Because this is a very special week for Ireland (we are celebrating the 100 year anniversary of the 1916 Rising), I thought that I might share some photos of the boglands at the heart of the country. Normally this is an area that is not shown in the pretty tourist board photos probably because it is not always the easiest place to take nice pictures, unless it is dawn during the winter and the fog sits low over the bog. Then it is gorgeous, but mostly it is just like a colour card for paint in various shades of brown! Seriously though I think that the bog is the backbone of the country and a good representation of life in the countryisde both past and present.
Behind our house is a bog that was once stripped commercially for garden compost, briquettes for the fire or even for fuel for the nearby power station. It has been about 20 years since this land was worked and it is only now that it is beginning to be reclaimed once more by nature.
It may look like quite a barren place but wildlife has once more taken over and when I bring my two mad animals out for a walk on the bog they enjoy nothing more than seeing what they can find and of course chase. It was very funny last week when Fred tried to race a hare the length of the bog. Needless to say that the hare left him eating dust and disappeared form view after a mere 15 seconds. On our daily walks other than hares we have seen many pheasants, snipes, woodcocks, rabbits , long eared owls and foxes.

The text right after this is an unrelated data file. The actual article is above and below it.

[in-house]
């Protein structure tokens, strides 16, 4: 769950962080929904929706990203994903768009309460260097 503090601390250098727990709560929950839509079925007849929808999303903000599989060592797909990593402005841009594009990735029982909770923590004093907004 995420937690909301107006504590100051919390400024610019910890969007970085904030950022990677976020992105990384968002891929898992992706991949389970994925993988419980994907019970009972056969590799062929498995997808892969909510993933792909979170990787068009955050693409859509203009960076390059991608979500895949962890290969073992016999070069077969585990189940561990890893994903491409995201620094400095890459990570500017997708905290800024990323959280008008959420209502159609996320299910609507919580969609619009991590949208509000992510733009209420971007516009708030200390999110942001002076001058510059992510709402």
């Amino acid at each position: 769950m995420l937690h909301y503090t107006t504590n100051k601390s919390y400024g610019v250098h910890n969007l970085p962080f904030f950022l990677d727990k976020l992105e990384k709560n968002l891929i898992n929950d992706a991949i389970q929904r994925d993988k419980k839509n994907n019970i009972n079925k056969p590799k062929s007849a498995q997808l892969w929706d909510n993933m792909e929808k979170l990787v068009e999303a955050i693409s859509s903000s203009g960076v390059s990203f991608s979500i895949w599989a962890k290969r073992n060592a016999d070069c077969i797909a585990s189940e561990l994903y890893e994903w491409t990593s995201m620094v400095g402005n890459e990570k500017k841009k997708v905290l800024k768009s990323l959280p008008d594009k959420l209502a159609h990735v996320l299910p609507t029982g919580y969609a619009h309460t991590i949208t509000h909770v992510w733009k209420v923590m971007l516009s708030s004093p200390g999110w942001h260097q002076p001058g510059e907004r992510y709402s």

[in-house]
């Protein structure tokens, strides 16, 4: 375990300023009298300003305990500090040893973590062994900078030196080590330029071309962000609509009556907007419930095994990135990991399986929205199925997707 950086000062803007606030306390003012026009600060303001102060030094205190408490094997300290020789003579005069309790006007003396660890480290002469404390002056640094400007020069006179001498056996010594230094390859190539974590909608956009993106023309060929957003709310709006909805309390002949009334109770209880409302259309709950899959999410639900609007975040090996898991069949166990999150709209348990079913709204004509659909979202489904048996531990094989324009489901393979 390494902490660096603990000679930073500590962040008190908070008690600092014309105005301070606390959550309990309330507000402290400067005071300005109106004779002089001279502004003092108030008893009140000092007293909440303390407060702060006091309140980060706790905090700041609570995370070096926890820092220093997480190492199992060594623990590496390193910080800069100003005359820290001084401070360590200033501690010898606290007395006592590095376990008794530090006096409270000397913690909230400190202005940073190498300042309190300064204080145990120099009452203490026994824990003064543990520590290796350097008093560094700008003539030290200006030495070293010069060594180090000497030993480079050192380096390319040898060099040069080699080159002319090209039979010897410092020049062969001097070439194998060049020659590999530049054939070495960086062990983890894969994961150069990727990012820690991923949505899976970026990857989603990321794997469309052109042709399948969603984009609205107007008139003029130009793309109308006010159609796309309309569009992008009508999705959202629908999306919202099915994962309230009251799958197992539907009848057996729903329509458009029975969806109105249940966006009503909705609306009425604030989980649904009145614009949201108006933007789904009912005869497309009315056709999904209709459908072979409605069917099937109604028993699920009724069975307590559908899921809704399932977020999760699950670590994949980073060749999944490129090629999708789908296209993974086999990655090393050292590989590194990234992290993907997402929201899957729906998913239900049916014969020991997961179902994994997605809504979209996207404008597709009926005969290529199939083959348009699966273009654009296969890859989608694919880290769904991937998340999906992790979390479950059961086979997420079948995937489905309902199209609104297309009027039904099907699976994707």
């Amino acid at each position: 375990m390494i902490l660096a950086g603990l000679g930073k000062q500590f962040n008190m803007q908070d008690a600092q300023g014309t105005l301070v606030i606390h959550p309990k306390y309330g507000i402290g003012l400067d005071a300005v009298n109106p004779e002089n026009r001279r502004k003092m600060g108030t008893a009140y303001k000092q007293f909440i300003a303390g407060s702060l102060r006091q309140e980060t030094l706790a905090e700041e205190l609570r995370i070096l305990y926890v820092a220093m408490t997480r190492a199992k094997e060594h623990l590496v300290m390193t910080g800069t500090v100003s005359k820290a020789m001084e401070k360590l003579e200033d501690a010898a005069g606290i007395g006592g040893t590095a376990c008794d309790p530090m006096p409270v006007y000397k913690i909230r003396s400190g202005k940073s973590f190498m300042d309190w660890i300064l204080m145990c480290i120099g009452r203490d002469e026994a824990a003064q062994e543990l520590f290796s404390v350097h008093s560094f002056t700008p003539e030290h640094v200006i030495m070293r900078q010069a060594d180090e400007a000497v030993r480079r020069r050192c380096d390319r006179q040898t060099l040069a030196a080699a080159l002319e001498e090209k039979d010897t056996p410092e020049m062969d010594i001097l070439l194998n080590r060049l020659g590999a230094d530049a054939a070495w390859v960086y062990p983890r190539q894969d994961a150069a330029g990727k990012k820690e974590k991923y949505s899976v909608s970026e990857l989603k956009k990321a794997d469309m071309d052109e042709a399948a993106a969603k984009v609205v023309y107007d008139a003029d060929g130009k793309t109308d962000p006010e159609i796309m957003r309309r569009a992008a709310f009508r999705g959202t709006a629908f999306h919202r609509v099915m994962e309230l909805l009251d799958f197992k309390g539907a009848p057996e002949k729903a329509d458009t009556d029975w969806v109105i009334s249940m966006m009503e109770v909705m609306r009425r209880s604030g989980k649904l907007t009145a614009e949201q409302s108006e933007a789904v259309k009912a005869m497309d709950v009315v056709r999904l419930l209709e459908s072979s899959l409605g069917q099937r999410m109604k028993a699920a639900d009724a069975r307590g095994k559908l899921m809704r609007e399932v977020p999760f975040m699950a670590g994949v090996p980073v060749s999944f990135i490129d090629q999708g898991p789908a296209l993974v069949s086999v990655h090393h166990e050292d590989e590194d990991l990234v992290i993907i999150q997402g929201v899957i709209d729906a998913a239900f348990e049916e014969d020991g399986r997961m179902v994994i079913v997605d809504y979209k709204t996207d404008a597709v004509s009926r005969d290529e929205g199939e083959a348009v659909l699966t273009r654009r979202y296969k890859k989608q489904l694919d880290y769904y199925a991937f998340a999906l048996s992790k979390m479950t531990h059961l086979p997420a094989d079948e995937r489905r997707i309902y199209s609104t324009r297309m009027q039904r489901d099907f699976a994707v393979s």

This is a beautiful piece of bog oak that has been uncovered by the big milling machines. The bog oak that is found in the area is hundreds and thousands of years old, perfectly preserved in the bog. This particular one has been bleached by the sun as it lies still half buried in the ground. It makes me smile every time I walk past it. I just love its bare beauty.
Most Irish people from the countryside will have memories and stories of bringing turf home from the bog during the summer months. I myself grew up in a town and would tease my friends that had to spend their summer hols on the bog. They would head off in the morning with flasks of tea and sandwiches and return home with sore backs and ripened red by the sun. Now my friends laugh at me because I'm the one living in the bog and complaining about having to foot turf.
Even though it is March I still wear my handmade tweed coat whenever I go for a walk. This poor coat has been with me for years ever since I bought it for 1 Euro in a charity shop. Since it makes me look quite chubby, I tend to keep it for gardening and walks. Honestly it is the coat that makes me look plump and not my obsession with biscuits!
Here you can see the different levels of the ground as the machines cut away more at one part of the bog. The land is highest in the background of this picture stepping down into the foreground. In between there are deep drains. Patrick's favourite pass time has to be jumping the drains. Tempting fate a he tries to make it across wider and wider drains followed closely by the two dogs. Needless to say most of the time he comes home covered from head to toe in turf mould. Well I say turf mould because that is what its called by the locals but to the rest of us it would be bog dirt.
Molly on the other hand loves nothing more than swimming her way down the bog in the drains.
There are still some sign of the industry left on this part of the bog but even this is slowly being hidden by nature. Can you see the digger close to the trees in this picture?
Here it may be nothing but a variations of the colour brown but every now and again there is the most beautiful splash of sunshine like this coarse and prickly gorse bush.
That brings us to the end of my local bogland. I hope that you enjoyed it.
P.S. Well Bernie do you miss it at all?